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Belgian Special Operations Engineer Detachment

Belgium's Special Operations Engineer Detachment [© Belgian MvD: Vincent Bordignon]

The Belgian Special Operations Engineer Detachment comprises specific engineering capabilities within 3 Parachute and 2 Commando Battalions.


News Release, Brussels, 25 January 2024: [auto-translated] The [Belgian] Special Operations Engineer Detachment , or SOED for short, comprises various specific engineering capabilities within 3 Parachute Battalion (3Para) and 2 Commando Battalion (2Cdo). There are divers, boats and the Advanced Search, Clearance and Breaching (ASCB) section, which also includes the military sniffer dogs. Whether it concerns carrying out on-water or underwater explorations or ensuring safety and mobility, the SOED plays a crucial role in many situations in Belgium and abroad.

Juan, head of the SOED detachment, says: “Our strength is that we have many different capabilities. We can be deployed in many different scenarios: both at height and underground, but of course also on and under water. We can set people up, evacuate people and carry out actions in very specific circumstances.”

The SOED consists of three parts: the Advanced Search, Clearance and Breaching (ASCB), the Amphibious Reconnaissance Team (ART) and the Boat Detachment.

Through everything: The ASCB team is trained to carry out actions in caves and tunnels and at high altitudes. The members ensure that people and/or materials end up in the right place. As advanced breachers, they can break through almost anything: doors, windows, walls and roofs. They do this with their special breaking tools or with explosives.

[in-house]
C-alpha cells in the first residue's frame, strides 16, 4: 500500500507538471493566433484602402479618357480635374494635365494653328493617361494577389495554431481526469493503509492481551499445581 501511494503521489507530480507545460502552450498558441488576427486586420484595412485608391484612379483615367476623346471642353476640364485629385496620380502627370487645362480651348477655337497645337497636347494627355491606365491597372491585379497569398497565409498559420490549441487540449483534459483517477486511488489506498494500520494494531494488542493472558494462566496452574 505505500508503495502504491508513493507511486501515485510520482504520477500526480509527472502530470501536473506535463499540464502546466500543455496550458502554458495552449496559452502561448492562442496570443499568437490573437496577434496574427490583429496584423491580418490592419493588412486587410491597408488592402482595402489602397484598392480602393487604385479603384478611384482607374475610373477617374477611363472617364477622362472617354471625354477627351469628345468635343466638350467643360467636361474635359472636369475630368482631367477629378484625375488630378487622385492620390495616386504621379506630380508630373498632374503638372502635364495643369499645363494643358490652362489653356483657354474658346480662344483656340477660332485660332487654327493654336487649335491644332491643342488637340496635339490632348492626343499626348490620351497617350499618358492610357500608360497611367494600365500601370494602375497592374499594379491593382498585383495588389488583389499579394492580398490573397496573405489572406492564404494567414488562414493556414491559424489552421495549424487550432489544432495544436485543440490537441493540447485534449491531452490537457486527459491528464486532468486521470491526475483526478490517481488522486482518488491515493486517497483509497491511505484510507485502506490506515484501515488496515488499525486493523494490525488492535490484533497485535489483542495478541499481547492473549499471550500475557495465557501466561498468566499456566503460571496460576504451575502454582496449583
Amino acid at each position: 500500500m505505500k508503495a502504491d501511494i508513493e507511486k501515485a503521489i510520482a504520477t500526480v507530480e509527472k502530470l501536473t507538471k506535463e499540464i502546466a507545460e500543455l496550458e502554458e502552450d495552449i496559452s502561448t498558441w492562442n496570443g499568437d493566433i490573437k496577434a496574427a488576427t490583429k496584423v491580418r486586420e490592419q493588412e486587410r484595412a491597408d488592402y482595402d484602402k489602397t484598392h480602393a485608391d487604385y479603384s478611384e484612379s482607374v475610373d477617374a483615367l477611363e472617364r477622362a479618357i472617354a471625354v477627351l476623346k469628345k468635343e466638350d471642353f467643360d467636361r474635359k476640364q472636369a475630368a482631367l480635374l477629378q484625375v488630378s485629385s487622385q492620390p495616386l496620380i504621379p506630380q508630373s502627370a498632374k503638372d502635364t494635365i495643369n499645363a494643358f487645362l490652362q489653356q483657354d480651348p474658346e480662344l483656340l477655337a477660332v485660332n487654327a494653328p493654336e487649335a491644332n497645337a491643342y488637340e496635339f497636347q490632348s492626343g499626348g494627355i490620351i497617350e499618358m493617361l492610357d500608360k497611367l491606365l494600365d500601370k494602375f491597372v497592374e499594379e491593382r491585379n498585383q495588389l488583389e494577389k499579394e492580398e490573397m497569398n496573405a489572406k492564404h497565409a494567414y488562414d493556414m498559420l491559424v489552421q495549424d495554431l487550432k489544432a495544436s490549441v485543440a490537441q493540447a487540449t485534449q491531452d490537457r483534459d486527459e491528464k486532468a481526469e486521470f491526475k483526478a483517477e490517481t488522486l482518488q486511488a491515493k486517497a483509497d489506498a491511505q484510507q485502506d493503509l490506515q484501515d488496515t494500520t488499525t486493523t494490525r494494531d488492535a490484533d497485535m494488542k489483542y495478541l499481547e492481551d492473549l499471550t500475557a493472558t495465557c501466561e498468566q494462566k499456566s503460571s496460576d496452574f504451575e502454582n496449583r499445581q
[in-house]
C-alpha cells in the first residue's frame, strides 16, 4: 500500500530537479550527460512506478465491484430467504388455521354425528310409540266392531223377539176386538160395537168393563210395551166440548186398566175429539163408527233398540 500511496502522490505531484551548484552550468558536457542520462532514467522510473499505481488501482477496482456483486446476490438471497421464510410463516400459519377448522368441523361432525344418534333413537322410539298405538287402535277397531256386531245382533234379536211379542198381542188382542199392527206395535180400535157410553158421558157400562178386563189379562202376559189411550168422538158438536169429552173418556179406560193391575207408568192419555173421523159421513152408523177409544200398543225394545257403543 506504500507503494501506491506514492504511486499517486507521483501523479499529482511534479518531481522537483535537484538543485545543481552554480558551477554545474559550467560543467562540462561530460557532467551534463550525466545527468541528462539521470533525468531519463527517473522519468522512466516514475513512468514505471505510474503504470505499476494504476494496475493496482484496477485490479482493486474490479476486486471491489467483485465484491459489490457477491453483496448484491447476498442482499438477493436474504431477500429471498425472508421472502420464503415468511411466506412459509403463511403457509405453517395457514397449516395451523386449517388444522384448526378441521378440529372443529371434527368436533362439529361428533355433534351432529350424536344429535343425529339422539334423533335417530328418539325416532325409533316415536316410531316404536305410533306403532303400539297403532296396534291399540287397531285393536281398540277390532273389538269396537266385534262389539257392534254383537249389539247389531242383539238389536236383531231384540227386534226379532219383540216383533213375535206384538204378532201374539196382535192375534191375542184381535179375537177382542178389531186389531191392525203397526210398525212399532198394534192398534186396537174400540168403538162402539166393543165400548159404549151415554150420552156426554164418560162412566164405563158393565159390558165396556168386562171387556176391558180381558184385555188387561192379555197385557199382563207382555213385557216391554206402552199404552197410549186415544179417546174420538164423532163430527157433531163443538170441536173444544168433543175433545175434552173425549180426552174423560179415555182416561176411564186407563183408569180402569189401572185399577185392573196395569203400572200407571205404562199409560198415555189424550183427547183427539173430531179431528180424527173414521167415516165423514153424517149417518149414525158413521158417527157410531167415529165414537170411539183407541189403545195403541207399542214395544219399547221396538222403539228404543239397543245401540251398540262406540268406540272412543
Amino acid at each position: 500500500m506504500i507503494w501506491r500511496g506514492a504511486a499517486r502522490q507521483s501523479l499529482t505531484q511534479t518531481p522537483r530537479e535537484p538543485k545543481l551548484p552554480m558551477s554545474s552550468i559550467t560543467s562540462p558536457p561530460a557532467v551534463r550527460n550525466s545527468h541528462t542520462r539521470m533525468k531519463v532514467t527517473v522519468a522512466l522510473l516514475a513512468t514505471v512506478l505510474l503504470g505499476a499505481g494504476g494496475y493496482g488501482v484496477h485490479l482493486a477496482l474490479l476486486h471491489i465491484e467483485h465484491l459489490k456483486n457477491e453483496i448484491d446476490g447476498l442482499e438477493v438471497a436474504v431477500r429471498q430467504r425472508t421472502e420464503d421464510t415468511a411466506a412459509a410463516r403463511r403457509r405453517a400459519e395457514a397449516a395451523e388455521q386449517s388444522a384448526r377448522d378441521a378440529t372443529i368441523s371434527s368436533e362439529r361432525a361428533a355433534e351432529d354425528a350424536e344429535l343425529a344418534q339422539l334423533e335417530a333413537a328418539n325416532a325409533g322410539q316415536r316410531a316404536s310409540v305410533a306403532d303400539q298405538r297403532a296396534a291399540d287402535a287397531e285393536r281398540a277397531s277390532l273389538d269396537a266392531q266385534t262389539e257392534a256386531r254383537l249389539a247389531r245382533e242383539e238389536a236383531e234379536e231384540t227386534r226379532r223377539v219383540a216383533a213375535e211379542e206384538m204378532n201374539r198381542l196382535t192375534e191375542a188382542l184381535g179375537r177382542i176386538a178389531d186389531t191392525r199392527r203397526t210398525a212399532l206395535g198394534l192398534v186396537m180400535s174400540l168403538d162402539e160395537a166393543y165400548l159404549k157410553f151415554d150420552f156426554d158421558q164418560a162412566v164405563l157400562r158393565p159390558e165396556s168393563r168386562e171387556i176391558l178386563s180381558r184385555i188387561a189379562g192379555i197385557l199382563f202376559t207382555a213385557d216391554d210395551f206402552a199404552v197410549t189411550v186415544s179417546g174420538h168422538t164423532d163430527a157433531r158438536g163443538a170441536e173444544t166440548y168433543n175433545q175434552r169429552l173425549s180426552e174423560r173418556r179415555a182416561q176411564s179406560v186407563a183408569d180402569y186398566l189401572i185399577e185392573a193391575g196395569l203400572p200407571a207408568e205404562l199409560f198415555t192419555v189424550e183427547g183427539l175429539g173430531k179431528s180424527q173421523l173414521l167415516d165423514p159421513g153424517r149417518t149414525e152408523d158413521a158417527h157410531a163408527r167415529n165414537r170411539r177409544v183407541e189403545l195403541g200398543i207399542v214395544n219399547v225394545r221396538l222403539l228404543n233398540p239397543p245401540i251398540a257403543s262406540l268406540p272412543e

The SOED also has two military sniffer dogs. They can detect explosives and help the ASCB team create a safe passage. They are regularly deployed in difficult-to-reach areas and can also be sent to support a surprise attack .

Amphibious Reconnaissance Team: The ART teammates, also called frogmen , are just as important to the SOED. These divers can descend to depths of up to 60 meters. Their entire training takes more than two years.

“The main mission of combat divers is special reconnaissance: getting through the water behind enemy lines to achieve a specific objective or obtain information,” explains a diving instructor.

“The second mission is direct action: sabotage operations on or under water behind enemy lines,” the instructor continues. “The third mission is the most common: military assistance, that is, aid to allied countries. Finally, there are of course all the other classic para-commando missions, such as the evacuation of nationals from countries in crisis or assistance to the nation.”

Boat Detachment: The boat detachment also has a varied range of tasks. The members sail both at sea and on rivers. They do beach or quay landings and can also provide safety from the water. They are responsible for the transport of personnel and materials in various circumstances, for example when evacuating fellow countrymen via the waterways.

Samuel, one of the team leaders, explains: “During the heavy floods of July 2021, few people were able to sail on such a current, but thanks to our experienced skippers we succeeded and were able to provide assistance to the nation.

“In addition to sailing, we also perform other tasks because we are of course still paratroopers. For example, we jump and participate in tactics on the ground,” concludes Samuel.

All these specialities ensure that the SOED is often used, both nationally and internationally.


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